Adam Gordon. Prophets, Publicists, and Parasites: Antebellum Print Culture and the Rise of the Critic.

Each chapter of Prophets, Publicists, and Parasites centers on a particular nineteenth-century American critic: Ralph Waldo Emerson, Rufus Griswold, Edgar Allan Poe, Margaret Fuller, and Frederick Douglass. The book’s introduction contextualizes the critics’ historical moment as one in which growing nationalism, advances in printing technologies, and a productive economy enabled the emergence of the literary critic as a fully-fledged profession. These changes also encouraged the proliferation of literary criticism in a variety of print forms. 

Mark Alan Mattes, ed. Handwriting in Early America: A Media History.

In 2010, changes to American education standards eliminated the mandate to teach handwriting in public schools. As a result many states dropped the practice in classrooms. Yet in recent years trends have begun to reverse, and now more than 20 states once again include formal cursive instruction (Elizabeth Heubeck, “More States Require Schools to Teach Cursive Writing. Why?” EducationWeek, 16 November 2023). On the first day of 2024, California became one of the latest to do so, but newspapers reflect lingering skepticism. In one opinion piece entitled “Spare the state’s schoolchildren cruel and cursed cursive lessons,” a columnist for the Los Angeles Times concluded, “Cursive is for when you have nothing else to do, or want to live out some steampunk fantasy” (Gustavo Arellano, “Spare the state’s schoolchildren cruel and cursed cursive lessons,” Los Angeles Times, 15 January 2024). It was with this context in mind that I read Handwriting in Early America: A Media History, edited by Mark Alan Mattes. Why does handwriting matter, and how can scholars and educators better explain its significance?

Alberto Gabriele. The Emergence of Pre-Cinema: Print Culture and the Optical Toy of the Literary Imagination.

The Emergence of Pre-Cinema is a genealogical study that traces the dispersed history of self-reflexivity and fragmentation in the context of nineteenth century culture and print-based literary forms. The aim is to observe these phenomena in relation to their past and their future, from Baroque precursors through the twentieth-century avant-garde, beyond national borders or a predetermined periodization. The optical toys such as flipbooks or thaumatropes that the author references in the subtitle of his book draw attention to the sense of vision, subjective modes of perception, movement, and temporality. Gabriele is interested in visualizations within literary texts such as montage-like, fragmentary forms of writing by Friedrich Schlegel or cartographic imagination and panoramic descriptions of Italian landscape in painterly writing by Ann Radcliffe, for example. These multisensory and multidirectional “visions mediated by the technology of print culture” are prescient at times or contemporaneous with the technologies of early cinema. Gabriele is intent on acknowledging their long history side by side and in contrast to linear, often technologically determined narratives surrounding the invention of optical devices and the history of cinema.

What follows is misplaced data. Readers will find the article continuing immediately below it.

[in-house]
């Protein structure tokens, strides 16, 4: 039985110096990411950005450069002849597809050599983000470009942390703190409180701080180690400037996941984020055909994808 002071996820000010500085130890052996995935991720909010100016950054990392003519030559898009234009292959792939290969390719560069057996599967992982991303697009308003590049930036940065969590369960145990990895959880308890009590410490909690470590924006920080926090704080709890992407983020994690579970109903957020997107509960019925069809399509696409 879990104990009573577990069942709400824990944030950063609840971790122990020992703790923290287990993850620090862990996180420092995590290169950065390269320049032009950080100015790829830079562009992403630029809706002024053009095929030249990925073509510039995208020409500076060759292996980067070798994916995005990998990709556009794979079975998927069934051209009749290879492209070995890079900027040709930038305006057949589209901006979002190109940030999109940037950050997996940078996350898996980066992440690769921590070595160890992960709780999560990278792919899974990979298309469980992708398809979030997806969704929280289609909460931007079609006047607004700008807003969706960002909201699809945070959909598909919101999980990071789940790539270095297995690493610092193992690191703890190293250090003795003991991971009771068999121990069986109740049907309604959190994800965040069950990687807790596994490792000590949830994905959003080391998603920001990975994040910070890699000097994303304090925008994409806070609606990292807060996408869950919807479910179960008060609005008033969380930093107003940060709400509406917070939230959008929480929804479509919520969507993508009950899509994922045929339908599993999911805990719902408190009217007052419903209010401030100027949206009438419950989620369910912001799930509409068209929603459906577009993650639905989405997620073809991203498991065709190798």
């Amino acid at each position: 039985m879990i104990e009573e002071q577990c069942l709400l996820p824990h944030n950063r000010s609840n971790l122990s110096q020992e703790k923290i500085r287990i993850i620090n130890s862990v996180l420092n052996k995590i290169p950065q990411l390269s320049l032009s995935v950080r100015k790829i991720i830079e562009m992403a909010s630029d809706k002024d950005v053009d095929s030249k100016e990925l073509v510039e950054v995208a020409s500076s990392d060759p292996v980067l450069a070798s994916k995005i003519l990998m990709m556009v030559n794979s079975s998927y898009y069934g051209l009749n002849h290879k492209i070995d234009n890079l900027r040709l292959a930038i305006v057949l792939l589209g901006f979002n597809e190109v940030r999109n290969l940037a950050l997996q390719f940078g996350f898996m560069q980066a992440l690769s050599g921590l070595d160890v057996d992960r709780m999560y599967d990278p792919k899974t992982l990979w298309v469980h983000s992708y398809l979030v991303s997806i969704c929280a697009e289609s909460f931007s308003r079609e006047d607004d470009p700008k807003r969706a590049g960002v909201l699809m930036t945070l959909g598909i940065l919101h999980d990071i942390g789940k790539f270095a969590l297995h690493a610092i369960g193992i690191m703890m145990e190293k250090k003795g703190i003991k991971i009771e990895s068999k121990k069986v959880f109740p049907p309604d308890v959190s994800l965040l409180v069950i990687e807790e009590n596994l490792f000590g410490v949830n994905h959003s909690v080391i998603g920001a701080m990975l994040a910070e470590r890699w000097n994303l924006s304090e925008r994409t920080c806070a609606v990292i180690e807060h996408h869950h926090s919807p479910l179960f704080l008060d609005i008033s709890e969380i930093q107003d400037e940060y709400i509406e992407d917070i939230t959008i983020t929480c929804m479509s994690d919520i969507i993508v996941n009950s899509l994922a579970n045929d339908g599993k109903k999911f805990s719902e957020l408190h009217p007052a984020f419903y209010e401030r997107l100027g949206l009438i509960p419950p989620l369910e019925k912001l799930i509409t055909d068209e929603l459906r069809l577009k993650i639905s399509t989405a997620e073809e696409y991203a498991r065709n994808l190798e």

Project-Based Teaching in Special Collections: Building Digital Cruikshank

In Fall 2022, students in my combined undergraduate and graduate English seminar at the University of Maryland, Baltimore County participated in a semester-long collaboration with our Special Collections Library. Head of Special Collections, Beth Saunders, and Special Collections librarian, Susan Graham, and I secured seed funding from our university to design and run an upper-level course centered on digitizing a library collection and then curating and building a digital resource.

Recchio, Thomas. The Novels of Frances Hodgson Burnett: In “the World of Actual Literature.” New York: Anthem Press, 2020.

Upon closing the final pages of The Novels of Frances Hodgson Burnett In ‘the World of Actual Literature,” I am spellbound. As a reader of Burnett’s children’s works, Recchio brings so many dimensions of her adult writing, thus broadening the scope. Recchio, Professor of English, Emeritus at University of Connecticut, attempts to place the author, best known for her children’s literature such as The Secret Garden and Little Lord Fauntleroy, solidly in the realm of serious women writers of adult fiction. With his extensive academic knowledge and publications on the Victorian literature on the writings of Elizabeth Gaskell, he builds well-documented arguments worth reading within the five chapters of the book.